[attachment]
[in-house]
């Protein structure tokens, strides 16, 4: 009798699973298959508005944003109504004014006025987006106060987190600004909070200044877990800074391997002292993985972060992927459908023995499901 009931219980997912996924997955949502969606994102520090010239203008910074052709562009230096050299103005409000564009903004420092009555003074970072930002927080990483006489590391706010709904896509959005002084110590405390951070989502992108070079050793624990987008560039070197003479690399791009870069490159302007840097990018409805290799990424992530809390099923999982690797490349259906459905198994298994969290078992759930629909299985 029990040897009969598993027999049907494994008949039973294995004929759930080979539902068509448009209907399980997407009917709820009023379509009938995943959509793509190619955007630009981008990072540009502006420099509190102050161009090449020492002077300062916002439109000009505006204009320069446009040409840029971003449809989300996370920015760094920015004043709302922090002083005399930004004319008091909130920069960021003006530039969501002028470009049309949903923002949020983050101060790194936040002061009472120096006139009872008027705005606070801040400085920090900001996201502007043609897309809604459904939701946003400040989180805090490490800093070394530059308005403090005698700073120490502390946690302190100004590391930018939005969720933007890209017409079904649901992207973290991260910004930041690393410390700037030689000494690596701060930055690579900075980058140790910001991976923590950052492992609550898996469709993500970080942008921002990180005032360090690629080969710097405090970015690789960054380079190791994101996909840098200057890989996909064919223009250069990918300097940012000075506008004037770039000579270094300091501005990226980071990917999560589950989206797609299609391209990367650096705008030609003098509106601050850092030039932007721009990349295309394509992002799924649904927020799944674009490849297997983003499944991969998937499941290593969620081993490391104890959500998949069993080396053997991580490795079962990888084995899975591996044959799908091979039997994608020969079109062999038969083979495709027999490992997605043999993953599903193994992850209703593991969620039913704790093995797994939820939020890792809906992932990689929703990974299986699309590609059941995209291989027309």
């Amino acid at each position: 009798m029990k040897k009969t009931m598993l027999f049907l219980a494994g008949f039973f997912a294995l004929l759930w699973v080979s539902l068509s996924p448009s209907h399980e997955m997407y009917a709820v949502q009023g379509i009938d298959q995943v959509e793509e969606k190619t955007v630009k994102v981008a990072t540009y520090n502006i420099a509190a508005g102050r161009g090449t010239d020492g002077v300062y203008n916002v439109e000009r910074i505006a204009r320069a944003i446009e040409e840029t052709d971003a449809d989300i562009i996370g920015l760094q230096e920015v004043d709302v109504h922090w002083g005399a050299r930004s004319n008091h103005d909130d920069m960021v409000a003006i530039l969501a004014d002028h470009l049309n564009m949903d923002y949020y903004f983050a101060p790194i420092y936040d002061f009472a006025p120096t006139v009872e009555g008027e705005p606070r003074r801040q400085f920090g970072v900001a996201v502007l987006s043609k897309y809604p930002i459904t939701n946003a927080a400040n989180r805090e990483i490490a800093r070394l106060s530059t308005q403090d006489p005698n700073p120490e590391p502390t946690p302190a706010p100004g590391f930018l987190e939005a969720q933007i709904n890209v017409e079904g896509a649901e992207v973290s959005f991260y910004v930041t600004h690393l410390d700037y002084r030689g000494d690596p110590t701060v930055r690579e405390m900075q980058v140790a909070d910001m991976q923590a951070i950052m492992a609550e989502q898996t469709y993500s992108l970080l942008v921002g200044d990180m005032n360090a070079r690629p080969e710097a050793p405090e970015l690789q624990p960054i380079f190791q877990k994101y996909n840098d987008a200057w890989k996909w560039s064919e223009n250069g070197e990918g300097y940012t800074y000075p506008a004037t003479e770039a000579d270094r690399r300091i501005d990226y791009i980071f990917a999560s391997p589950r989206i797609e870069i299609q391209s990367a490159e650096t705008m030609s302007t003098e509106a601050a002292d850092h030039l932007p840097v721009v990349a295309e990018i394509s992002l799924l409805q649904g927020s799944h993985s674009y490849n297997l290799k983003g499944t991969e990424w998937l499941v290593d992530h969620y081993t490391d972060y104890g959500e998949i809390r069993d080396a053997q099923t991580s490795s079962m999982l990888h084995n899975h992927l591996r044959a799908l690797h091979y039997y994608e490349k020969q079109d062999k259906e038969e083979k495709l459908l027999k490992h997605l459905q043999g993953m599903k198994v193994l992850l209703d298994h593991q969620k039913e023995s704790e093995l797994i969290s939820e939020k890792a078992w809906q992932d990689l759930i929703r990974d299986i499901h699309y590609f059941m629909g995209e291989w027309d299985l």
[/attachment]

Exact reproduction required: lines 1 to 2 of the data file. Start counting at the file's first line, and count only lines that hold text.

[in-house]
């Protein structure tokens, strides 16, 4: 009798699973298959508005944003109504004014006025987006106060987190600004909070200044877990800074391997002292993985972060992927459908023995499901 009931219980997912996924997955949502969606994102520090010239203008910074052709562009230096050299103005409000564009903004420092009555003074970072930002927080990483006489590391706010709904896509959005002084110590405390951070989502992108070079050793624990987008560039070197003479690399791009870069490159302007840097990018409805290799990424992530809390099923999982690797490349259906459905198994298994969290078992759930629909299985 029990040897009969598993027999049907494994008949039973294995004929759930080979539902068509448009209907399980997407009917709820009023379509009938995943959509793509190619955007630009981008990072540009502006420099509190102050161009090449020492002077300062916002439109000009505006204009320069446009040409840029971003449809989300996370920015760094920015004043709302922090002083005399930004004319008091909130920069960021003006530039969501002028470009049309949903923002949020983050101060790194936040002061009472120096006139009872008027705005606070801040400085920090900001996201502007043609897309809604459904939701946003400040989180805090490490800093070394530059308005403090005698700073120490502390946690302190100004590391930018939005969720933007890209017409079904649901992207973290991260910004930041690393410390700037030689000494690596701060930055690579900075980058140790910001991976923590950052492992609550898996469709993500970080942008921002990180005032360090690629080969710097405090970015690789960054380079190791994101996909840098200057890989996909064919223009250069990918300097940012000075506008004037770039000579270094300091501005990226980071990917999560589950989206797609299609391209990367650096705008030609003098509106601050850092030039932007721009990349295309394509992002799924649904927020799944674009490849297997983003499944991969998937499941290593969620081993490391104890959500998949069993080396053997991580490795079962990888084995899975591996044959799908091979039997994608020969079109062999038969083979495709027999490992997605043999993953599903193994992850209703593991969620039913704790093995797994939820939020890792809906992932990689929703990974299986699309590609059941995209291989027309």